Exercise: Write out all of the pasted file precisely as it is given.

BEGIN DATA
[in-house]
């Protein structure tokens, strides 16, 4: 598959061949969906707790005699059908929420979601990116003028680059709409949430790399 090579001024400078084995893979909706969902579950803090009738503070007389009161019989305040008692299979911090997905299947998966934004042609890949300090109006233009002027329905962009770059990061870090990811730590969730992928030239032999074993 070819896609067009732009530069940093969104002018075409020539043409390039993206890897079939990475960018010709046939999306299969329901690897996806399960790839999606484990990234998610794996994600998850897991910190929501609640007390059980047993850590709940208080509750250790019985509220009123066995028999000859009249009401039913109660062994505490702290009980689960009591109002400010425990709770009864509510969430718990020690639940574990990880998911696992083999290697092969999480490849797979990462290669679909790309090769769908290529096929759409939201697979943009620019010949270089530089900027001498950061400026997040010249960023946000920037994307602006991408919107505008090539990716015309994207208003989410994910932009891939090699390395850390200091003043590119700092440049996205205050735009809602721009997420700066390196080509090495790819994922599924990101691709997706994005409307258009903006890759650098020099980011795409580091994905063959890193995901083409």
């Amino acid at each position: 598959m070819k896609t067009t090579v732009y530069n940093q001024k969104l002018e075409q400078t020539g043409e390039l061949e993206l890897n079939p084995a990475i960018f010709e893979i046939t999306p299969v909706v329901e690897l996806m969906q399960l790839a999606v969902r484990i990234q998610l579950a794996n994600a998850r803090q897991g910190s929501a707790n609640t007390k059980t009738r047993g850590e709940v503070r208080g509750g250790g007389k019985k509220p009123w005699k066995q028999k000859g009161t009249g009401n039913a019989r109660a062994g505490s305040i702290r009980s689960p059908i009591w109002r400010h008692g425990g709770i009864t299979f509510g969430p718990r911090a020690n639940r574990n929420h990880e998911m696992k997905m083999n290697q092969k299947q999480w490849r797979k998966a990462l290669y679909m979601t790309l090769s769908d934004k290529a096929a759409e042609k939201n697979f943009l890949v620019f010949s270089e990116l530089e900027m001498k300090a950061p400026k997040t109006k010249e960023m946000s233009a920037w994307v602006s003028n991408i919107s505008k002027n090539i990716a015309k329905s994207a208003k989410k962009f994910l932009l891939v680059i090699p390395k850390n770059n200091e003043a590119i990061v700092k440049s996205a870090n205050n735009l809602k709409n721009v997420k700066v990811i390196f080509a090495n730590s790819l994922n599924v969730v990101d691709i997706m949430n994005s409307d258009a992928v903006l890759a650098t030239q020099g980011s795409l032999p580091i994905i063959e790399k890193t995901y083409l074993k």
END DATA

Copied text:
[in-house]
């Protein structure tokens, strides 16, 4: 598959061949969906707790005699059908929420979601990116003028680059709409949430790399 090579001024400078084995893979909706969902579950803090009738503070007389009161019989305040008692299979911090997905299947998966934004042609890949300090109006233009002027329905962009770059990061870090990811730590969730992928030239032999074993 070819896609067009732009530069940093969104002018075409020539043409390039993206890897079939990475960018010709046939999306299969329901690897996806399960790839999606484990990234998610794996994600998850897991910190929501609640007390059980047993850590709940208080509750250790019985509220009123066995028999000859009249009401039913109660062994505490702290009980689960009591109002400010425990709770009864509510969430718990020690639940574990990880998911696992083999290697092969999480490849797979990462290669679909790309090769769908290529096929759409939201697979943009620019010949270089530089900027001498950061400026997040010249960023946000920037994307602006991408919107505008090539990716015309994207208003989410994910932009891939090699390395850390200091003043590119700092440049996205205050735009809602721009997420700066390196080509090495790819994922599924990101691709997706994005409307258009903006890759650098020099980011795409580091994905063959890193995901083409």
């Amino acid at each position: 598959m070819k896609t067009t090579v732009y530069n940093q001024k969104l002018e075409q400078t020539g043409e390039l061949e993206l890897n079939p084995a990475i960018f010709e893979i046939t999306p299969v909706v329901e690897l996806m969906q399960l790839a999606v969902r484990i990234q998610l579950a794996n994600a998850r803090q897991g910190s929501a707790n609640t007390k059980t009738r047993g850590e709940v503070r208080g509750g250790g007389k019985k509220p009123w005699k066995q028999k000859g009161t009249g009401n039913a019989r109660a062994g505490s305040i702290r009980s689960p059908i009591w109002r400010h008692g425990g709770i009864t299979f509510g969430p718990r911090a020690n639940r574990n929420h990880e998911m696992k997905m083999n290697q092969k299947q999480w490849r797979k998966a990462l290669y679909m979601t790309l090769s769908d934004k290529a096929a759409e042609k939201n697979f943009l890949v620019f010949s270089e990116l530089e900027m001498k300090a950061p400026k997040t109006k010249e960023m946000s233009a920037w994307v602006s003028n991408i919107s505008k002027n090539i990716a015309k329905s994207a208003k989410k962009f994910l932009l891939v680059i090699p390395k850390n770059n200091e003043a590119i990061v700092k440049s996205a870090n205050n735009l809602k709409n721009v997420k700066v990811i390196f080509a090495n730590s790819l994922n599924v969730v990101d691709i997706m949430n994005s409307d258009a992928v903006l890759a650098t030239q020099g980011s795409l032999p580091i994905i063959e790399k890193t995901y083409l074993k």